Energy collects strongly at intense moments. If you don’t know how to work with it, it can spin you into confusion or stress you into adrenal overload. But if you understand what intense energy is and practice working with it, it can and will transform your consciousness.
This is one of the deepest and most liberating truths that yoga offers us. I would even go so far as to say that it contains the gist of why we do inner practice at all. The whole yogic paradigm is based on the idea that there’s something vast, loving, and spacious in the heart of reality, an awareness that connects all of us and that we uncover when we turn our attention inward. As we practice, we keep waking up to the source of our energy, moving past our fixed perceptions, feeling how it is to live from that vast, loving, and spacious source.
The Practice of Inclusion
Yet on the way to the spaciousness at our center, there are, as we all know, many roadblocks. Between our ordinary state of awareness and our deeper being, we sometimes encounter distractions, emotions, intellectual barricades, fantasies, and just plain dullness. The big question is what to do with these obstacles when we come across them. The Vijnana Bhairava’s approach to practice aims to take us to the core of ourself by working with these roadblocks—by including everything in our experience yet reducing each experience and emotion to its essence. So the way it advises us to deal with obstacles is to move right into them and allow them to transmute themselves.
The enlightened sages who originally taught this practice were not just theorists. They actually lived in a state that allowed them to experience the pure awareness within the heart of everything, including the aspects of life that the rest of us regret. Their great realization was that everything we experience in life can provide us with a connection to the Divine. Since we are all, at our core, made of the same subtle loving energy, there is no part of us that can’t lead us back to what we are. Even our thorniest feelings—anger, greed, fear—can take us there if we know how to distill them to their essence. Loving energy and angry energy are both, at the bottom, just energy.
We need to understand this in the right way, however. Loving actions lead to very different consequences than angry actions do. But at the deepest level, the core level, we can recognize that anger is not just anger, that fear is not just fear, that depression is not just depression. When we sit quietly with an emotion and go deeply inside it without acting it out, we find that it dissolves into pure consciousness. This is true of every feeling we have, especially when that feeling is strong and when we can let it mount to a peak but not allow it to explode. One of the most self-empowering choices we can make as yogis is to view our tough feelings as doorways to inner freedom.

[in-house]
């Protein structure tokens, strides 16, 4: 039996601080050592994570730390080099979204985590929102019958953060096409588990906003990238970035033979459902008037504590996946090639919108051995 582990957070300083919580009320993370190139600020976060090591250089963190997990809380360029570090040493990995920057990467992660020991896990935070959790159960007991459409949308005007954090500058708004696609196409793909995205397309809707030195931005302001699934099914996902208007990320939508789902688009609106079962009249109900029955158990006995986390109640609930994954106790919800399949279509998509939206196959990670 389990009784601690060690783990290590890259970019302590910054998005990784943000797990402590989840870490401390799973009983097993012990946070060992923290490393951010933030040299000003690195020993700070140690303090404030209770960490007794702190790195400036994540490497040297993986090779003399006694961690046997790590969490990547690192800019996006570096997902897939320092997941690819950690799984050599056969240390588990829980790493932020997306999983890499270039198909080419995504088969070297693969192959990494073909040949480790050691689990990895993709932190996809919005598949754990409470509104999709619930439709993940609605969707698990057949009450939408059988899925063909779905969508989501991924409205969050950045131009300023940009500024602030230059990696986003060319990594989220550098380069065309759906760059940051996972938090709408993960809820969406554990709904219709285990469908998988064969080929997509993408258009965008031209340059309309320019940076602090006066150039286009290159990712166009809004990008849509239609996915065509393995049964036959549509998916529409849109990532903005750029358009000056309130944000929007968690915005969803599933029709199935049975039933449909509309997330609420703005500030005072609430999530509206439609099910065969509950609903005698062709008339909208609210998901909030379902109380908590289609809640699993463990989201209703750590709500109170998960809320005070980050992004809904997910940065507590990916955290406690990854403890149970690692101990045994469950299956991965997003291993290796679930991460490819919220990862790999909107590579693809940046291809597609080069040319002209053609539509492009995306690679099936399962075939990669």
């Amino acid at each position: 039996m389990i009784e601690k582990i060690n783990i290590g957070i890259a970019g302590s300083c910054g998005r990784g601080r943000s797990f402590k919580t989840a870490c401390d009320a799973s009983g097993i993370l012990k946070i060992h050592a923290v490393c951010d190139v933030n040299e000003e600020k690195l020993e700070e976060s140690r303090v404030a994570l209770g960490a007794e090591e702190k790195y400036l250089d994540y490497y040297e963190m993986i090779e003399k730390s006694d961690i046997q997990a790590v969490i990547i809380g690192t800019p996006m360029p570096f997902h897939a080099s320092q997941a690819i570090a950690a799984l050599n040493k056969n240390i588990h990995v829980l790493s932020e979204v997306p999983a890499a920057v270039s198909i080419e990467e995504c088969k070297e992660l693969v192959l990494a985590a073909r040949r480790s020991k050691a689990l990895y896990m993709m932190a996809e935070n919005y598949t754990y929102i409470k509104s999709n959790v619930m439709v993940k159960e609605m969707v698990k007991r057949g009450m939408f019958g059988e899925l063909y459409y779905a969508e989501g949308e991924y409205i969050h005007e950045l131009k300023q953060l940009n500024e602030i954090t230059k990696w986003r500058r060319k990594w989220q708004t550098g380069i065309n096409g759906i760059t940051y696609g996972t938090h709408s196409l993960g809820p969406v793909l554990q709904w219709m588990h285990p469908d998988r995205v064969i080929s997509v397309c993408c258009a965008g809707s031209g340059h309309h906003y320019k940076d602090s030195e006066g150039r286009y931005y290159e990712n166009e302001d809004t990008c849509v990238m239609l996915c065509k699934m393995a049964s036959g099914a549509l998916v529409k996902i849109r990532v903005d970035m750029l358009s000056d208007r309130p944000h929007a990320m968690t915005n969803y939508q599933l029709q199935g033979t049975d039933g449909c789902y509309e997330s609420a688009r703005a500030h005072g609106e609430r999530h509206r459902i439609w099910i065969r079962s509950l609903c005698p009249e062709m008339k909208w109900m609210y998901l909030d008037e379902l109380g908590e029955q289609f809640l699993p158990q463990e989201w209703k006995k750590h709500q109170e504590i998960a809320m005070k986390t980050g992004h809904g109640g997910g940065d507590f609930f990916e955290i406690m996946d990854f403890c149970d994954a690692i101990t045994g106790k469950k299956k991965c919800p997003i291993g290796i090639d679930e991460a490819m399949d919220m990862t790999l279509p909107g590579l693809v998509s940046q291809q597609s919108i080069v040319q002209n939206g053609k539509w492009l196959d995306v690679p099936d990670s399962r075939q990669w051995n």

The Inner Shift
Sam runs a video documentary company with a business partner, Paul. In last year’s tight economy, their company was on the verge of going under. Then Sam was asked to make a proposal to a big corporation. If it was accepted, their business would be saved.
On the morning that Sam was scheduled to make the presentation, Paul had a meltdown—he said he wanted to do the presentation; he was tired of having Sam be the star of the company. Sam refused, and the two wrangled painfully until it was time to leave for the business meeting. Sam’s mind was churning, his adrenaline was up, and he was wading through his own swamp of confused feelings, not the least of which was extreme guilt over losing his temper. For a moment, he panicked; how was he going to face the potential investors in his emotionally disheveled state?
Then Sam took a few deep breaths. As he did, he found his attention powerfully drawn into the feeling of anger. He held steady with it for a while. Suddenly, he said, there was a kind of implosion. It was as if a skin had come off his awareness and something large, strong, and centered had unfurled itself inside.